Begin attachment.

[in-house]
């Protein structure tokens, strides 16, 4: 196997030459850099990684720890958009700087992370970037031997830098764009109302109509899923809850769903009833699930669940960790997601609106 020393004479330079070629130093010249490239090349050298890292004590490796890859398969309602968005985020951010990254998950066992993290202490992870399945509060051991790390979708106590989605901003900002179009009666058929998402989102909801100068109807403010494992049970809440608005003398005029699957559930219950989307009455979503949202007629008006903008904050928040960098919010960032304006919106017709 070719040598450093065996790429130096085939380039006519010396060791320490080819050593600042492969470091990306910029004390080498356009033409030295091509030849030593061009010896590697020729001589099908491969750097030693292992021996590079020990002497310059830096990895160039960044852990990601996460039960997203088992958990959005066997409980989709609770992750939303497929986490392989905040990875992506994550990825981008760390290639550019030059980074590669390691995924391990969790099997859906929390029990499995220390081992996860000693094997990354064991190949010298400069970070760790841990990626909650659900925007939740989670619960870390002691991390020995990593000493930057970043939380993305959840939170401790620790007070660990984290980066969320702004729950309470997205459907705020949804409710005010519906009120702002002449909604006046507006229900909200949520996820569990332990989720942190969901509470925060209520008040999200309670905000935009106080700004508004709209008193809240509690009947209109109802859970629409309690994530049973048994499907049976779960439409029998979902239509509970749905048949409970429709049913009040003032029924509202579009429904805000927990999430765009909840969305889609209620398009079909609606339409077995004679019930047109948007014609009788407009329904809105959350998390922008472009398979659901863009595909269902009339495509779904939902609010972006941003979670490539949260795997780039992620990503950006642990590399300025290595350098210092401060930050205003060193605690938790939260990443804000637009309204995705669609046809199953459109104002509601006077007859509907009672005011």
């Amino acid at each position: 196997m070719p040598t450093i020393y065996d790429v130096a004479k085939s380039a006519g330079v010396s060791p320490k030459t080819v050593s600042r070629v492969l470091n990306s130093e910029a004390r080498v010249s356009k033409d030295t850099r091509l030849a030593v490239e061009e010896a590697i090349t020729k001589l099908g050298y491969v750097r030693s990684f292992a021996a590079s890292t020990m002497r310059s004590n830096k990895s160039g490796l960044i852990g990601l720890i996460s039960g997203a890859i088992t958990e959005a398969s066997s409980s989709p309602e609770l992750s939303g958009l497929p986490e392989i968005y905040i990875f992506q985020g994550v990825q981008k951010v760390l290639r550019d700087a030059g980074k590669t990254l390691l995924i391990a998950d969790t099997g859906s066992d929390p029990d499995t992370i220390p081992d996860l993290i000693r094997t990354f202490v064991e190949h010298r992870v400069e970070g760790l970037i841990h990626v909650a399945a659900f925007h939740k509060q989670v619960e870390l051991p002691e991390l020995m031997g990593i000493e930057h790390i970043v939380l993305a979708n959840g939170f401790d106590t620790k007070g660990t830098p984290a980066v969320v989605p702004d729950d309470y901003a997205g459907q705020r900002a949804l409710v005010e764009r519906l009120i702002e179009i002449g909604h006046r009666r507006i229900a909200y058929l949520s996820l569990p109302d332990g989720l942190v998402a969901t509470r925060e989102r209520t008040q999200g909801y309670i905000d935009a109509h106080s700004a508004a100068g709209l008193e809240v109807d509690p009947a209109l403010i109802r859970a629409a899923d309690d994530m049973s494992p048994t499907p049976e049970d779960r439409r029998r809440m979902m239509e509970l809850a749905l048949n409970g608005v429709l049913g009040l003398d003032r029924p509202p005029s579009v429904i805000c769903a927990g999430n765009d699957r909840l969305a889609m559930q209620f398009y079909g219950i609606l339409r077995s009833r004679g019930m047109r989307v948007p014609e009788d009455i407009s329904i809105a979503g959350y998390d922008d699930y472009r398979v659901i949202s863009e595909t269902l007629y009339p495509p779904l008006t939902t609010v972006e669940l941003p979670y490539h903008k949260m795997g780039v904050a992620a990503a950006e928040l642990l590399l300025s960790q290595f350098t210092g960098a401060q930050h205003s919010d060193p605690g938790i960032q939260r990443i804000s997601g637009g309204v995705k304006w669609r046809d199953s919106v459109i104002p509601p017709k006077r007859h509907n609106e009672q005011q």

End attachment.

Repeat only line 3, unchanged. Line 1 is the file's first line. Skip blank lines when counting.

């Amino acid at each position: 196997m070719p040598t450093i020393y065996d790429v130096a004479k085939s380039a006519g330079v010396s060791p320490k030459t080819v050593s600042r070629v492969l470091n990306s130093e910029a004390r080498v010249s356009k033409d030295t850099r091509l030849a030593v490239e061009e010896a590697i090349t020729k001589l099908g050298y491969v750097r030693s990684f292992a021996a590079s890292t020990m002497r310059s004590n830096k990895s160039g490796l960044i852990g990601l720890i996460s039960g997203a890859i088992t958990e959005a398969s066997s409980s989709p309602e609770l992750s939303g958009l497929p986490e392989i968005y905040i990875f992506q985020g994550v990825q981008k951010v760390l290639r550019d700087a030059g980074k590669t990254l390691l995924i391990a998950d969790t099997g859906s066992d929390p029990d499995t992370i220390p081992d996860l993290i000693r094997t990354f202490v064991e190949h010298r992870v400069e970070g760790l970037i841990h990626v909650a399945a659900f925007h939740k509060q989670v619960e870390l051991p002691e991390l020995m031997g990593i000493e930057h790390i970043v939380l993305a979708n959840g939170f401790d106590t620790k007070g660990t830098p984290a980066v969320v989605p702004d729950d309470y901003a997205g459907q705020r900002a949804l409710v005010e764009r519906l009120i702002e179009i002449g909604h006046r009666r507006i229900a909200y058929l949520s996820l569990p109302d332990g989720l942190v998402a969901t509470r925060e989102r209520t008040q999200g909801y309670i905000d935009a109509h106080s700004a508004a100068g709209l008193e809240v109807d509690p009947a209109l403010i109802r859970a629409a899923d309690d994530m049973s494992p048994t499907p049976e049970d779960r439409r029998r809440m979902m239509e509970l809850a749905l048949n409970g608005v429709l049913g009040l003398d003032r029924p509202p005029s579009v429904i805000c769903a927990g999430n765009d699957r909840l969305a889609m559930q209620f398009y079909g219950i609606l339409r077995s009833r004679g019930m047109r989307v948007p014609e009788d009455i407009s329904i809105a979503g959350y998390d922008d699930y472009r398979v659901i949202s863009e595909t269902l007629y009339p495509p779904l008006t939902t609010v972006e669940l941003p979670y490539h903008k949260m795997g780039v904050a992620a990503a950006e928040l642990l590399l300025s960790q290595f350098t210092g960098a401060q930050h205003s919010d060193p605690g938790i960032q939260r990443i804000s997601g637009g309204v995705k304006w669609r046809d199953s919106v459109i104002p509601p017709k006077r007859h509907n609106e009672q005011q």